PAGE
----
A report by the Senate Intelligence Committee concludes that the CIA misled the government and the public about aspects of its brutal interrogation program for years — concealing details about the severity of its methods, overstating the significance of plots and prisoners, and taking credit for critical pieces of intelligence that detainees had in fact surrendered before they were subjected to harsh techniques.
The report, built around detailed chronologies of dozens of CIA detainees, documents a long-standing pattern of unsubstantiated claims as agency officials sought permission to use — and later tried to defend — excruciating interrogation methods that yielded little, if any, significant intelligence, according to U.S. officials who have reviewed the document.
“The CIA described [its program] repeatedly both to the Department of Justice and eventually to Congress as getting unique, otherwise unobtainable intelligence that helped disrupt terrorist plots and save thousands of lives,” said one U.S. official briefed on the report. “Was that actually true? The answer is no.”
Current and former U.S. officials who described the report spoke on the condition of anonymity because of the sensitivity of the issue and because the document remains classified. The 6,300-page report includes what officials described as damning new disclosures about a sprawling network of secret detention facilities, or “black sites,” that was dismantled by President Obama in 2009.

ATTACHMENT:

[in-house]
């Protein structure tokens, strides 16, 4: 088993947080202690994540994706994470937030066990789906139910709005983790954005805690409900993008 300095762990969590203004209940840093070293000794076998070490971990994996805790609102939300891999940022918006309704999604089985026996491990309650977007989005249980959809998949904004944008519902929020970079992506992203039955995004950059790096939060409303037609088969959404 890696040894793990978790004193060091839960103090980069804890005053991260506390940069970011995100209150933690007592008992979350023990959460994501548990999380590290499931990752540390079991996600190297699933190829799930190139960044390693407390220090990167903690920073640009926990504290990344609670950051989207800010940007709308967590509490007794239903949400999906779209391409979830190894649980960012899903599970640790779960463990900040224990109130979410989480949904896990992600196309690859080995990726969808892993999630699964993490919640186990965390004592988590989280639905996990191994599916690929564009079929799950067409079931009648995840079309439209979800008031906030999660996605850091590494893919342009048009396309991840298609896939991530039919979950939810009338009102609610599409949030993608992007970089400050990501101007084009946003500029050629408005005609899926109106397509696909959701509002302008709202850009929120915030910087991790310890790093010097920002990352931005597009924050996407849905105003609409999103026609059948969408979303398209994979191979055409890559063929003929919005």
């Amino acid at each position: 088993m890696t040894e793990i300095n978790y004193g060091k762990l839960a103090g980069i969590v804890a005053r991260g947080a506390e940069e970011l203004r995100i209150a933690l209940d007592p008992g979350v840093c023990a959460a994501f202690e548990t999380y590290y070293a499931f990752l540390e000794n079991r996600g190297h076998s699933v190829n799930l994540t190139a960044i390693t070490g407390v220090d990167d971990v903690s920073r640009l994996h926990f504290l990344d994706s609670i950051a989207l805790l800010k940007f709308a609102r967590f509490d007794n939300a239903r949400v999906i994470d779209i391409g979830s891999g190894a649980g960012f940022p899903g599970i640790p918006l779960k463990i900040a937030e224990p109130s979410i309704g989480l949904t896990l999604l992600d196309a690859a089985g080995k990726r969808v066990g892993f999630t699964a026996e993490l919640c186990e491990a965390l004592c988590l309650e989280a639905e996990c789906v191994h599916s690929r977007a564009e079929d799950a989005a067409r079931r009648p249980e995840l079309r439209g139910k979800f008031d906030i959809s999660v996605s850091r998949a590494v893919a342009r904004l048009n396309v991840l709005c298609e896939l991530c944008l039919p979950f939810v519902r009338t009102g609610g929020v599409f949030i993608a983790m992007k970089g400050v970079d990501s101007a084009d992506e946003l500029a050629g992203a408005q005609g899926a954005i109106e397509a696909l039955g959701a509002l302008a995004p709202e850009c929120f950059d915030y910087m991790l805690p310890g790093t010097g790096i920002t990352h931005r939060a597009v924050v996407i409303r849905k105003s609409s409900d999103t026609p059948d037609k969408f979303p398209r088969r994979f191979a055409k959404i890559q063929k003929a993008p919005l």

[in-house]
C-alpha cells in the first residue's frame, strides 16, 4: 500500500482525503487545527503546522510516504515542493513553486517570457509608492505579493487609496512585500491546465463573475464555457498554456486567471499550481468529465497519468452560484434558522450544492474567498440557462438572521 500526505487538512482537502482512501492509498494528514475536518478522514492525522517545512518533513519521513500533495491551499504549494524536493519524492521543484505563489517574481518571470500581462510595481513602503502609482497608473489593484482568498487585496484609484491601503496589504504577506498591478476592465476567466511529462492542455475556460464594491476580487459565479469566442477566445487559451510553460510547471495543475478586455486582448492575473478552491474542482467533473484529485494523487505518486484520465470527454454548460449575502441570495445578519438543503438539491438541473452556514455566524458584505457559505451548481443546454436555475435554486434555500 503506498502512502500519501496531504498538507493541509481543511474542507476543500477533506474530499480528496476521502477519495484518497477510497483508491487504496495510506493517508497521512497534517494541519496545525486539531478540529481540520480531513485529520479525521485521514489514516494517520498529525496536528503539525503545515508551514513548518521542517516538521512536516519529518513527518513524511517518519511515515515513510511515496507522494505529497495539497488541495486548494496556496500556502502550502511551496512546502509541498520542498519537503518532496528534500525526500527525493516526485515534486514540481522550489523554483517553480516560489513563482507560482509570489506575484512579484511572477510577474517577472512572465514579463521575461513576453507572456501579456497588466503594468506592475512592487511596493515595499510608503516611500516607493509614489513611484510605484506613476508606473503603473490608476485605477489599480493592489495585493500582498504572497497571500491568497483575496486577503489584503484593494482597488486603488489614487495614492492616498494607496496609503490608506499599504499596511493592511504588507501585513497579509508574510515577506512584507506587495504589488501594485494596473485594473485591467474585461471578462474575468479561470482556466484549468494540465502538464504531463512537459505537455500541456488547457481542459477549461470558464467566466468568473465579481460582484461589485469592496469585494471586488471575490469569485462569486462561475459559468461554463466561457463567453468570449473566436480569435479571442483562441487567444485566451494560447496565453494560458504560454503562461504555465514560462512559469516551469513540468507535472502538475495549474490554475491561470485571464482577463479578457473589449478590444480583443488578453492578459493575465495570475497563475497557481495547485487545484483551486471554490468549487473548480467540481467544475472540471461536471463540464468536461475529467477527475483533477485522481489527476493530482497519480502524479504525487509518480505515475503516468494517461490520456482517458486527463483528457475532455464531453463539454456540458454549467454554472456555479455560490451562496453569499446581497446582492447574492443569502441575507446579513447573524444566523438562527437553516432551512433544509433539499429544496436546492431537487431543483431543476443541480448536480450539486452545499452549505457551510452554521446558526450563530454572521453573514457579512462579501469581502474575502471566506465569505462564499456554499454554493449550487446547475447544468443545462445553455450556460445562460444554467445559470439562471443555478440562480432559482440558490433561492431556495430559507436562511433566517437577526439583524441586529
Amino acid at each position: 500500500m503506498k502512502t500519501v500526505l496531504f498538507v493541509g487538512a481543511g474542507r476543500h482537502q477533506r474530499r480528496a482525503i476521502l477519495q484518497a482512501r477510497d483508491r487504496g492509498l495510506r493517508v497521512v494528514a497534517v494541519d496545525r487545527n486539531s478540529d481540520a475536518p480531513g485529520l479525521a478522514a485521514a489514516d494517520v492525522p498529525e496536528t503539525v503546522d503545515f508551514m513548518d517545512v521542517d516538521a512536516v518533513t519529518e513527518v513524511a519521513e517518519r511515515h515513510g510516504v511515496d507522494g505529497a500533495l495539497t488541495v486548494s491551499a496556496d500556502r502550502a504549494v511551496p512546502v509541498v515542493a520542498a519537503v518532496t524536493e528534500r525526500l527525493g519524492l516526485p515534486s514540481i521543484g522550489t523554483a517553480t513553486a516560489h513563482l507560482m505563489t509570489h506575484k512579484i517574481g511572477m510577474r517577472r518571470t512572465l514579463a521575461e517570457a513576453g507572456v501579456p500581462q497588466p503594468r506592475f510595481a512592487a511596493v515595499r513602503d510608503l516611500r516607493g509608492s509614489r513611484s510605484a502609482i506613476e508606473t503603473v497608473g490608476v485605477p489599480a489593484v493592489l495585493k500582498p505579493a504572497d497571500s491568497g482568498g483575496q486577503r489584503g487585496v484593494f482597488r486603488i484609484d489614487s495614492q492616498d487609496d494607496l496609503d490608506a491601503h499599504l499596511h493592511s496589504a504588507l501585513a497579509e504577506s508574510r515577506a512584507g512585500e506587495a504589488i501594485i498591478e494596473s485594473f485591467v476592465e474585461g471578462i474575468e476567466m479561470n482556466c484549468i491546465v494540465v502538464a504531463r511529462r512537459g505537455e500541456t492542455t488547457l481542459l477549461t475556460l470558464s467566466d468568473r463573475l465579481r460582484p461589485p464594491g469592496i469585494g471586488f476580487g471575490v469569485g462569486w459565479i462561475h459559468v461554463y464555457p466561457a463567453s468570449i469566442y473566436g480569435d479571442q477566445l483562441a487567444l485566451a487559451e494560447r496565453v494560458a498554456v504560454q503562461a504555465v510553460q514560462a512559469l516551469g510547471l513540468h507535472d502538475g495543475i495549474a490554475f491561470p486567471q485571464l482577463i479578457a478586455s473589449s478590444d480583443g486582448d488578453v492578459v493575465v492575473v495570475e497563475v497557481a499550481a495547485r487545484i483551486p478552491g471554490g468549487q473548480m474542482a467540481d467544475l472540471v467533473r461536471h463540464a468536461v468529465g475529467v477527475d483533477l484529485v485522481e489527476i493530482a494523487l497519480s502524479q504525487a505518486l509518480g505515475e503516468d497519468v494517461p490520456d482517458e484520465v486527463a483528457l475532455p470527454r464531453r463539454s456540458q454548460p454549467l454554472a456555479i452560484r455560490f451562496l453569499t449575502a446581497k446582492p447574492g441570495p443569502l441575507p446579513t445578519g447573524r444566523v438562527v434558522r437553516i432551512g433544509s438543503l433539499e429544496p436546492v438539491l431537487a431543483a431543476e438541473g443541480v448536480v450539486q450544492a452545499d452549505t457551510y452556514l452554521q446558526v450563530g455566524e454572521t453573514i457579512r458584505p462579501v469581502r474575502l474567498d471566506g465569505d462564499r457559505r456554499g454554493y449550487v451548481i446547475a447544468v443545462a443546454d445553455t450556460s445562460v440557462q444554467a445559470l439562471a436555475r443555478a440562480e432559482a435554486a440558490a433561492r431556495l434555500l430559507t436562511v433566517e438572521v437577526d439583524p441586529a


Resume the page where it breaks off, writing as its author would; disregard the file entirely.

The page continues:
Classified files reviewed by committee investigators reveal internal divisions over the interrogation program, officials said, including one case in which CIA employees left the agency’s secret prison in Thailand after becoming disturbed by the brutal measures being employed there. The report also cites cases in which officials at CIA headquarters demanded the continued use of harsh interrogation techniques even after analysts were convinced that prisoners had no more information to give.